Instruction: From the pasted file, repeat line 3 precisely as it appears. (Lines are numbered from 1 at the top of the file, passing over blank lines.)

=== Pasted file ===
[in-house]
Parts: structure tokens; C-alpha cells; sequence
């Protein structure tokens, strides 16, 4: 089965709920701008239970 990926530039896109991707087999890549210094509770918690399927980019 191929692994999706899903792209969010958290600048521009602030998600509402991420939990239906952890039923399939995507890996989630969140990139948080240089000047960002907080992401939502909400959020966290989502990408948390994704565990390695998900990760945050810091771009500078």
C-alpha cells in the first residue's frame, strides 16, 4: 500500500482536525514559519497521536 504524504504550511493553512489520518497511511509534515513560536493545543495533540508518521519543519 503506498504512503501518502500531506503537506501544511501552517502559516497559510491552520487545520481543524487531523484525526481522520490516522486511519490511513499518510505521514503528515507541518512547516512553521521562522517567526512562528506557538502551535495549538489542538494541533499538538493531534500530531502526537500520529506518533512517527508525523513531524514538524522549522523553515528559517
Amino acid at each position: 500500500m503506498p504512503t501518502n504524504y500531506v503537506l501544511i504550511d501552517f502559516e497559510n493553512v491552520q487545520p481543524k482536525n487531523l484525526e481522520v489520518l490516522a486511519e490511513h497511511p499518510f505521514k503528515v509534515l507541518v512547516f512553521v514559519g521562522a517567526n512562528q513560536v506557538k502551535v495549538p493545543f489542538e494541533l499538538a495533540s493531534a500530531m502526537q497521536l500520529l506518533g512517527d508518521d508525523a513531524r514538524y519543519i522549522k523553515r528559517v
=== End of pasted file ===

């Protein structure tokens, strides 16, 4: 089965709920701008239970 990926530039896109991707087999890549210094509770918690399927980019 191929692994999706899903792209969010958290600048521009602030998600509402991420939990239906952890039923399939995507890996989630969140990139948080240089000047960002907080992401939502909400959020966290989502990408948390994704565990390695998900990760945050810091771009500078």